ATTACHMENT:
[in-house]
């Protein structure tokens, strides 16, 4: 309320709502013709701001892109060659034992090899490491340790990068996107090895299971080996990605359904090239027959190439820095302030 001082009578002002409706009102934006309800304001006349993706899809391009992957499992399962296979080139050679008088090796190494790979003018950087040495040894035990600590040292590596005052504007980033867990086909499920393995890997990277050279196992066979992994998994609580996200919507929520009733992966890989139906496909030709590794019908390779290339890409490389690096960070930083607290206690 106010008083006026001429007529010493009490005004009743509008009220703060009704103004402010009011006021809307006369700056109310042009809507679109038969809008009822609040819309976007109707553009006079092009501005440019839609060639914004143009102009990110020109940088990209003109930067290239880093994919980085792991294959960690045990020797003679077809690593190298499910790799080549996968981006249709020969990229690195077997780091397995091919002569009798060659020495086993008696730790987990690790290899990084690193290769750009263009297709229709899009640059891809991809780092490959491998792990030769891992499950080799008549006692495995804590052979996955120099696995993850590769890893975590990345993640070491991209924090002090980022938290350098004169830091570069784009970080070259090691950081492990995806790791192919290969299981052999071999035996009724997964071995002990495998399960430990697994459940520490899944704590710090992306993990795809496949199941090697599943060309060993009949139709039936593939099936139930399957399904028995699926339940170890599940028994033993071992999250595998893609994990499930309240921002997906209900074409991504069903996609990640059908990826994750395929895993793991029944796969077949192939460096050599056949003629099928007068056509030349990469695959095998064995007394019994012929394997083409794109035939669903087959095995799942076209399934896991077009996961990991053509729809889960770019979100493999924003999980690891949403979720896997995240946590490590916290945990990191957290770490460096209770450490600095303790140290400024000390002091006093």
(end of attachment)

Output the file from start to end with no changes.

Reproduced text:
[in-house]
């Protein structure tokens, strides 16, 4: 309320709502013709701001892109060659034992090899490491340790990068996107090895299971080996990605359904090239027959190439820095302030 001082009578002002409706009102934006309800304001006349993706899809391009992957499992399962296979080139050679008088090796190494790979003018950087040495040894035990600590040292590596005052504007980033867990086909499920393995890997990277050279196992066979992994998994609580996200919507929520009733992966890989139906496909030709590794019908390779290339890409490389690096960070930083607290206690 106010008083006026001429007529010493009490005004009743509008009220703060009704103004402010009011006021809307006369700056109310042009809507679109038969809008009822609040819309976007109707553009006079092009501005440019839609060639914004143009102009990110020109940088990209003109930067290239880093994919980085792991294959960690045990020797003679077809690593190298499910790799080549996968981006249709020969990229690195077997780091397995091919002569009798060659020495086993008696730790987990690790290899990084690193290769750009263009297709229709899009640059891809991809780092490959491998792990030769891992499950080799008549006692495995804590052979996955120099696995993850590769890893975590990345993640070491991209924090002090980022938290350098004169830091570069784009970080070259090691950081492990995806790791192919290969299981052999071999035996009724997964071995002990495998399960430990697994459940520490899944704590710090992306993990795809496949199941090697599943060309060993009949139709039936593939099936139930399957399904028995699926339940170890599940028994033993071992999250595998893609994990499930309240921002997906209900074409991504069903996609990640059908990826994750395929895993793991029944796969077949192939460096050599056949003629099928007068056509030349990469695959095998064995007394019994012929394997083409794109035939669903087959095995799942076209399934896991077009996961990991053509729809889960770019979100493999924003999980690891949403979720896997995240946590490590916290945990990191957290770490460096209770450490600095303790140290400024000390002091006093």